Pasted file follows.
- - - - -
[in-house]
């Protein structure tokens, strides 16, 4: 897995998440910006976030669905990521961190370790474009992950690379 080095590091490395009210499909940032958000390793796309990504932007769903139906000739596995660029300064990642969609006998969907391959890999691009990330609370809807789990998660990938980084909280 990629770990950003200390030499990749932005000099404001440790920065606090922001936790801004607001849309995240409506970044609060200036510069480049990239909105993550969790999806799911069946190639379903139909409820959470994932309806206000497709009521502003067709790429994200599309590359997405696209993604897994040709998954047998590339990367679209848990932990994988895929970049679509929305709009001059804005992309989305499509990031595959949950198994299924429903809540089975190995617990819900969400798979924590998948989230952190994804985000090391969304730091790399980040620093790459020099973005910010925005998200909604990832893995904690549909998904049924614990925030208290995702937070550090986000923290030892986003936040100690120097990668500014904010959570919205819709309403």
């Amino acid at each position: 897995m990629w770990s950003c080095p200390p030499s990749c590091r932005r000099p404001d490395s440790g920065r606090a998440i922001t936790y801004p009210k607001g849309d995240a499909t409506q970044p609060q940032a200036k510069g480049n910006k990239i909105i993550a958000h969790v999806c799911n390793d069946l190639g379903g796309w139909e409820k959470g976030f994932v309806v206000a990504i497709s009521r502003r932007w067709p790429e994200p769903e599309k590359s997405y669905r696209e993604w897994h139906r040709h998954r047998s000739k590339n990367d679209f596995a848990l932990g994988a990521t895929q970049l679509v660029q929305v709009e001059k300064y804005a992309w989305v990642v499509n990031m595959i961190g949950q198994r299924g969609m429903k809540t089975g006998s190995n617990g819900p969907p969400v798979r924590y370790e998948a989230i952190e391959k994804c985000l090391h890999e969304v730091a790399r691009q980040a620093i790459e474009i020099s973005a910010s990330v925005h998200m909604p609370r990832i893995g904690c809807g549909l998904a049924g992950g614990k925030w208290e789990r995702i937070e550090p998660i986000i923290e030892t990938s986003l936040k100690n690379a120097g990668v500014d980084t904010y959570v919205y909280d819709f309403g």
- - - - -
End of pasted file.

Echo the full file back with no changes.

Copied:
[in-house]
């Protein structure tokens, strides 16, 4: 897995998440910006976030669905990521961190370790474009992950690379 080095590091490395009210499909940032958000390793796309990504932007769903139906000739596995660029300064990642969609006998969907391959890999691009990330609370809807789990998660990938980084909280 990629770990950003200390030499990749932005000099404001440790920065606090922001936790801004607001849309995240409506970044609060200036510069480049990239909105993550969790999806799911069946190639379903139909409820959470994932309806206000497709009521502003067709790429994200599309590359997405696209993604897994040709998954047998590339990367679209848990932990994988895929970049679509929305709009001059804005992309989305499509990031595959949950198994299924429903809540089975190995617990819900969400798979924590998948989230952190994804985000090391969304730091790399980040620093790459020099973005910010925005998200909604990832893995904690549909998904049924614990925030208290995702937070550090986000923290030892986003936040100690120097990668500014904010959570919205819709309403």
């Amino acid at each position: 897995m990629w770990s950003c080095p200390p030499s990749c590091r932005r000099p404001d490395s440790g920065r606090a998440i922001t936790y801004p009210k607001g849309d995240a499909t409506q970044p609060q940032a200036k510069g480049n910006k990239i909105i993550a958000h969790v999806c799911n390793d069946l190639g379903g796309w139909e409820k959470g976030f994932v309806v206000a990504i497709s009521r502003r932007w067709p790429e994200p769903e599309k590359s997405y669905r696209e993604w897994h139906r040709h998954r047998s000739k590339n990367d679209f596995a848990l932990g994988a990521t895929q970049l679509v660029q929305v709009e001059k300064y804005a992309w989305v990642v499509n990031m595959i961190g949950q198994r299924g969609m429903k809540t089975g006998s190995n617990g819900p969907p969400v798979r924590y370790e998948a989230i952190e391959k994804c985000l090391h890999e969304v730091a790399r691009q980040a620093i790459e474009i020099s973005a910010s990330v925005h998200m909604p609370r990832i893995g904690c809807g549909l998904a049924g992950g614990k925030w208290e789990r995702i937070e550090p998660i986000i923290e030892t990938s986003l936040k100690n690379a120097g990668v500014d980084t904010y959570v919205y909280d819709f309403g």